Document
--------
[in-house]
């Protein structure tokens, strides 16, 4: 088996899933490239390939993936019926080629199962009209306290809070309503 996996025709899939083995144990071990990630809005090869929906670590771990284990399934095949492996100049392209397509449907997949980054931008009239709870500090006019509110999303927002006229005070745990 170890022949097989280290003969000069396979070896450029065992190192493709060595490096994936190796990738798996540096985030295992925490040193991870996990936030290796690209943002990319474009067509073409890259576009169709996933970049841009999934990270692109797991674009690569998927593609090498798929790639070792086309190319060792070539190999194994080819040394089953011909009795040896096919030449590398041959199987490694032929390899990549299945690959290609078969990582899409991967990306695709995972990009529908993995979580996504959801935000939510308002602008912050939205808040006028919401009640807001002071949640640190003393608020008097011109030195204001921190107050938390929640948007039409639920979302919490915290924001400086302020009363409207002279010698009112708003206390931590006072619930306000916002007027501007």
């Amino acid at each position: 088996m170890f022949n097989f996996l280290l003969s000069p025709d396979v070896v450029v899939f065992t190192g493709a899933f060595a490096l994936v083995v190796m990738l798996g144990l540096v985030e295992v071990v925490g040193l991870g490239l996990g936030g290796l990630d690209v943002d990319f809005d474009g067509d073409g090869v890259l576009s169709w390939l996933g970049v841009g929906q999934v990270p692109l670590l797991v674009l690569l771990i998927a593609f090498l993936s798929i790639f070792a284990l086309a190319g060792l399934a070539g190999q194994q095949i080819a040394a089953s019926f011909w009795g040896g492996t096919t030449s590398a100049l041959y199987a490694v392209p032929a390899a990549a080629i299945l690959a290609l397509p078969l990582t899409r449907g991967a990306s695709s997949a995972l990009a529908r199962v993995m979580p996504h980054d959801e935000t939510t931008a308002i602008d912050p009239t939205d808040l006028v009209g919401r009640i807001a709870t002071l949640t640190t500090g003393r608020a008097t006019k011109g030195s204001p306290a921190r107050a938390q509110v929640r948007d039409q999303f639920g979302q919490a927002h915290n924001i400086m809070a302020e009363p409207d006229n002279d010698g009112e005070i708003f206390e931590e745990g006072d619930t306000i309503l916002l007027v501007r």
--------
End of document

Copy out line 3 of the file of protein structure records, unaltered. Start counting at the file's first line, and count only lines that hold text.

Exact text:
């Amino acid at each position: 088996m170890f022949n097989f996996l280290l003969s000069p025709d396979v070896v450029v899939f065992t190192g493709a899933f060595a490096l994936v083995v190796m990738l798996g144990l540096v985030e295992v071990v925490g040193l991870g490239l996990g936030g290796l990630d690209v943002d990319f809005d474009g067509d073409g090869v890259l576009s169709w390939l996933g970049v841009g929906q999934v990270p692109l670590l797991v674009l690569l771990i998927a593609f090498l993936s798929i790639f070792a284990l086309a190319g060792l399934a070539g190999q194994q095949i080819a040394a089953s019926f011909w009795g040896g492996t096919t030449s590398a100049l041959y199987a490694v392209p032929a390899a990549a080629i299945l690959a290609l397509p078969l990582t899409r449907g991967a990306s695709s997949a995972l990009a529908r199962v993995m979580p996504h980054d959801e935000t939510t931008a308002i602008d912050p009239t939205d808040l006028v009209g919401r009640i807001a709870t002071l949640t640190t500090g003393r608020a008097t006019k011109g030195s204001p306290a921190r107050a938390q509110v929640r948007d039409q999303f639920g979302q919490a927002h915290n924001i400086m809070a302020e009363p409207d006229n002279d010698g009112e005070i708003f206390e931590e745990g006072d619930t306000i309503l916002l007027v501007r």